Sunday, September 2, 2007
This is a question that is not asked nearly enough in the case of government action, particularly, it seems to me, in the case of Steamboat Springs city government. As each new issue arises, the City Council, the newspaper, and most of the populace seems to immediately consider the question of how the government should act to address the issue. We seem to have forgotten to analyze the initial question, which is who should be deciding the issue.
This country was founded on the principle of limited government by citizens who had tasted the ill effects of an intrusive and oppressive government from England. As Thomas Jefferson put it, "My reading of history convinces me that most bad government results from too much government."
We have to remember that government action is, by its nature, coercive. In the case of regulation, the liberties of the regulated are limited by the actions of the government. In the case of taxes, as Ayn Rand often said, the government confiscates the assets of the taxpayer at the point of a gun. Rand's characterization may seem extreme, but just consider what would happen if you steadfastly refused to pay taxes.
I have often heard the activities of an over-energetic government justified by those who simply say that "the community" should decide. This is a euphemism. In fact, the practical result of this approach is that the government, using its coercive power, will decide. Even in cases where this government action has the support of the majority of citizens, we should all reflect on the words of James Madison, the primary author of our Constitution, who said, "In Republics, the great danger is that the majority may not sufficiently respect the rights of the minority."
You should also consider that often government officials or regulators are simply not well situated to make decisions. Often they simply do not have a good understanding of the activities that they purport to regulate. In this regard, I often remember a story told by my father, who worked all his life in the Oklahoma oil field in a plant that produced propane and butane (referred to as LPG). On the door of the Washington office that regulated this activity were the words "Low Pressure Gas." This is a bit disconcerting since LPG stands for "Liquefied Petroleum Gas." We should not assume that the government's knowledge of any regulated activity is any greater at the state, county, or city level or that less absurd results will be achieved at any of these levels.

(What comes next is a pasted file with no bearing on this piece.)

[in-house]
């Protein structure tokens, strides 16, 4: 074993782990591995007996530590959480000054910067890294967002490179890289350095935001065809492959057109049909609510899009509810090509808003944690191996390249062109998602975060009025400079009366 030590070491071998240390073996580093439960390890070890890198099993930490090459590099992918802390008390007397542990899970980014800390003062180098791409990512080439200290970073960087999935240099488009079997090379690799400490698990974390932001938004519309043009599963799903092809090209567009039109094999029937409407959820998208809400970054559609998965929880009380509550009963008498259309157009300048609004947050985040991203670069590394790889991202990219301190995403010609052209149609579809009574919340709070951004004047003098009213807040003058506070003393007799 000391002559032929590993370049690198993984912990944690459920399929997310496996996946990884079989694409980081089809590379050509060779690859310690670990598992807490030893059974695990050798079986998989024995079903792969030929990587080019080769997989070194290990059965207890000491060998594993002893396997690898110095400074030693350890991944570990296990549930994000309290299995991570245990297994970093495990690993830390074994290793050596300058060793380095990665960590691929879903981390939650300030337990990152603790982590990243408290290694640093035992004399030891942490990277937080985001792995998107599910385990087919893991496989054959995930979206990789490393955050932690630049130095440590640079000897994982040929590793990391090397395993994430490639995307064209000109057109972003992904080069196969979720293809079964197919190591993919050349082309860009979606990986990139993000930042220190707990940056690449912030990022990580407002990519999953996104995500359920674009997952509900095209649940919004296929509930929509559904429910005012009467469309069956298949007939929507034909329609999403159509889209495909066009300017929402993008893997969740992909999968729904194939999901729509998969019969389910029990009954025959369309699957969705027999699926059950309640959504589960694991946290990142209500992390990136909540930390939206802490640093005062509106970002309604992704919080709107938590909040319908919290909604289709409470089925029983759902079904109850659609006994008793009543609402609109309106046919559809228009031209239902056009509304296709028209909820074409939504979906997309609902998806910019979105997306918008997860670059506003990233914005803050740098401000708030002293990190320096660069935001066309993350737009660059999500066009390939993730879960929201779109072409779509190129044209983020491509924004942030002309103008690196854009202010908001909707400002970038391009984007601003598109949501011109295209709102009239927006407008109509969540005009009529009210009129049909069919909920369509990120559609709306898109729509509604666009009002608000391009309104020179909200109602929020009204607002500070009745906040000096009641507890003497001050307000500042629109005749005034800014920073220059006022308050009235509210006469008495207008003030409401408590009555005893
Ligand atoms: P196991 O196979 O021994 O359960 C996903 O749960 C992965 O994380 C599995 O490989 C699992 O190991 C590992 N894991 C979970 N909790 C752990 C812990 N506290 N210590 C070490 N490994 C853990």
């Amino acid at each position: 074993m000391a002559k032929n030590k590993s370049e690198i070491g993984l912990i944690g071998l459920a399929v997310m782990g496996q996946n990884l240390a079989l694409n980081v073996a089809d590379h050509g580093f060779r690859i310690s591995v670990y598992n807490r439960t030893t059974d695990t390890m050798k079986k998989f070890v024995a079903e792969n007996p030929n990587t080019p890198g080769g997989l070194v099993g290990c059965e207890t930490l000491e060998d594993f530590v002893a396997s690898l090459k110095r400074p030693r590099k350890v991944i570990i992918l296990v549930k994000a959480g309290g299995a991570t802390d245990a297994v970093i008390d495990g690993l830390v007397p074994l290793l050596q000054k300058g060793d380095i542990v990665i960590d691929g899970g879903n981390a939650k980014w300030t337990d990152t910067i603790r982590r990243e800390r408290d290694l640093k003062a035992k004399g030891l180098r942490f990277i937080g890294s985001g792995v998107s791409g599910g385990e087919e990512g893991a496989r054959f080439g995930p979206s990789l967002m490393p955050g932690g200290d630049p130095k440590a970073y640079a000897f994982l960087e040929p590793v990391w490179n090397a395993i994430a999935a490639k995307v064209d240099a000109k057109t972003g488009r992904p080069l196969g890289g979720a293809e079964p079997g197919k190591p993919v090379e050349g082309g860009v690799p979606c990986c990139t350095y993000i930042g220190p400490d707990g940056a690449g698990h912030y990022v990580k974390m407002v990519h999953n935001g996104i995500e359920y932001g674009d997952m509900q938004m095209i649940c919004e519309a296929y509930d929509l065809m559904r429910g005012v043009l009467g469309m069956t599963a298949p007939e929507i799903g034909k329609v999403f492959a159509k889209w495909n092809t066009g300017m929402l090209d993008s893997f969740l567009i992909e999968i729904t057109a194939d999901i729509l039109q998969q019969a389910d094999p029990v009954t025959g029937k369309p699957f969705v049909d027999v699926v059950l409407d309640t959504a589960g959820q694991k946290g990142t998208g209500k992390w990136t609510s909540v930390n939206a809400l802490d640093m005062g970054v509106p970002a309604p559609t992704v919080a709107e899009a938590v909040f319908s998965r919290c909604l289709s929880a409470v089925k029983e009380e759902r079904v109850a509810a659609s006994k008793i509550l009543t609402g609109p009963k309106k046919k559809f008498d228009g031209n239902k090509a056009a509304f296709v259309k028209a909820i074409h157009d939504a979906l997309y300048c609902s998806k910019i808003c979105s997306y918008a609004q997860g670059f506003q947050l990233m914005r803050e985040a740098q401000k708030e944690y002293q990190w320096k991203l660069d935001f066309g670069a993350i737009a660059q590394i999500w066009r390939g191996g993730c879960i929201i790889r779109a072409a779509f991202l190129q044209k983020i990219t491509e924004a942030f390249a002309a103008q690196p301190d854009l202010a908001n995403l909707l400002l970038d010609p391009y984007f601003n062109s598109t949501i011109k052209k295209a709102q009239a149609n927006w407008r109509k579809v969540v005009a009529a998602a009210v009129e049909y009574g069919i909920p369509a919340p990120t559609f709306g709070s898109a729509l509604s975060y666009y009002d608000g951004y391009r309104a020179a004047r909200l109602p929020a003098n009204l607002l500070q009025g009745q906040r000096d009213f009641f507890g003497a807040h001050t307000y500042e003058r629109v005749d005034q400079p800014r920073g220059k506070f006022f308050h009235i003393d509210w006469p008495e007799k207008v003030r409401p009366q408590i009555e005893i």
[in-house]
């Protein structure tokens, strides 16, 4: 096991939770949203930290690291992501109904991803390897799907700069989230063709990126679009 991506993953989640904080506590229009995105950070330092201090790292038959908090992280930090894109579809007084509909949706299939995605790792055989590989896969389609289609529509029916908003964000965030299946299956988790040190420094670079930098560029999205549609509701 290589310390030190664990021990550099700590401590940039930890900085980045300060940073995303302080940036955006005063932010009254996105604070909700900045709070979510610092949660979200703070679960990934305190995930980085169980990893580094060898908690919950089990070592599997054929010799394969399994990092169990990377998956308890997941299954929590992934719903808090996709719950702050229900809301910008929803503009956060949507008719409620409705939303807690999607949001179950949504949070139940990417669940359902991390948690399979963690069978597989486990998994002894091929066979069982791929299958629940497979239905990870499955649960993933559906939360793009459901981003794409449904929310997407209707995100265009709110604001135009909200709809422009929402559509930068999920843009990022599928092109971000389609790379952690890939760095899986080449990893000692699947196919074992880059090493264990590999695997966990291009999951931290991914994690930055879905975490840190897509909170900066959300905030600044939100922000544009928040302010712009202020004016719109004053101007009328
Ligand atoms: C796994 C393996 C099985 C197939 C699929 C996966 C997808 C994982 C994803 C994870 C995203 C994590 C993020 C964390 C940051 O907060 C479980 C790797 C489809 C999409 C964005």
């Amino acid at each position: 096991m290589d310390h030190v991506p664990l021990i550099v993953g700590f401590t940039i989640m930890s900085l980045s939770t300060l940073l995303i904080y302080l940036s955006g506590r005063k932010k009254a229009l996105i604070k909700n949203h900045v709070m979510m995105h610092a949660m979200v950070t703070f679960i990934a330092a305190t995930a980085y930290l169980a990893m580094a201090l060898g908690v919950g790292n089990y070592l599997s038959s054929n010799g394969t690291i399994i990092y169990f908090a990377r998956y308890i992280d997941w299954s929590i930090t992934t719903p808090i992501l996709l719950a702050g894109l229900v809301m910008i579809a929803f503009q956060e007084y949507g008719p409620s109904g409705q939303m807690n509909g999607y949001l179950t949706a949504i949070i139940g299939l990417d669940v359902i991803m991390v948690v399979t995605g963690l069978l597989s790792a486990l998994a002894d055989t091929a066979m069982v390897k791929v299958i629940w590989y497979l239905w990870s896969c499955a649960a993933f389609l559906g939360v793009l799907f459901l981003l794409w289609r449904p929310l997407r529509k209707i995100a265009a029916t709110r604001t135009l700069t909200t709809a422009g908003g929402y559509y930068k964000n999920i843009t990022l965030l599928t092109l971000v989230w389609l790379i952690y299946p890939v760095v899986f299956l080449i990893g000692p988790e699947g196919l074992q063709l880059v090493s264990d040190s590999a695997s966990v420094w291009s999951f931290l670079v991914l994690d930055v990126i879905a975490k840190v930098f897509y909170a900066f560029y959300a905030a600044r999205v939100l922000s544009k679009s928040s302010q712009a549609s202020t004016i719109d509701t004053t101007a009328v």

Here think of your favorite government boondoggle, like the Bridge to Nowhere, all those government projects in West Virginia named for Robert Byrd, nonsensical zoning, inclusionary zoning fees with no provision for their use, huge consulting fees, endless meetings, etc. You get the idea.
This is not to say that government should never be the party to make critical decisions. Even Adam Smith saw that government had three important obligations: 1) to protect its citizens from foreign invasion and oppression; 2) to administer internal justice and 3) to erect and maintain public works and institution "which it can never be for the interest of any individual, or small group of individuals, to erect or maintain."
In the intervening two centuries, the reach of government has continued to expand to our detriment. In this regard, we should again consider the words of James Madison, "I believe there are more instances of the abridgement of freedom of the people by gradual and silent encroachments by those in power than by violent and sudden usurpations."
And so, when we all hear of the next local controversy, let's all stop to consider, "Why is this a question for the City Council?
Rick Akin is an attorney practicing in Steamboat Springs and Austin, Texas, a former member of the Pilot & Today Editorial Board, and a director of the Conservative Leadership Council of Northwest Colorado.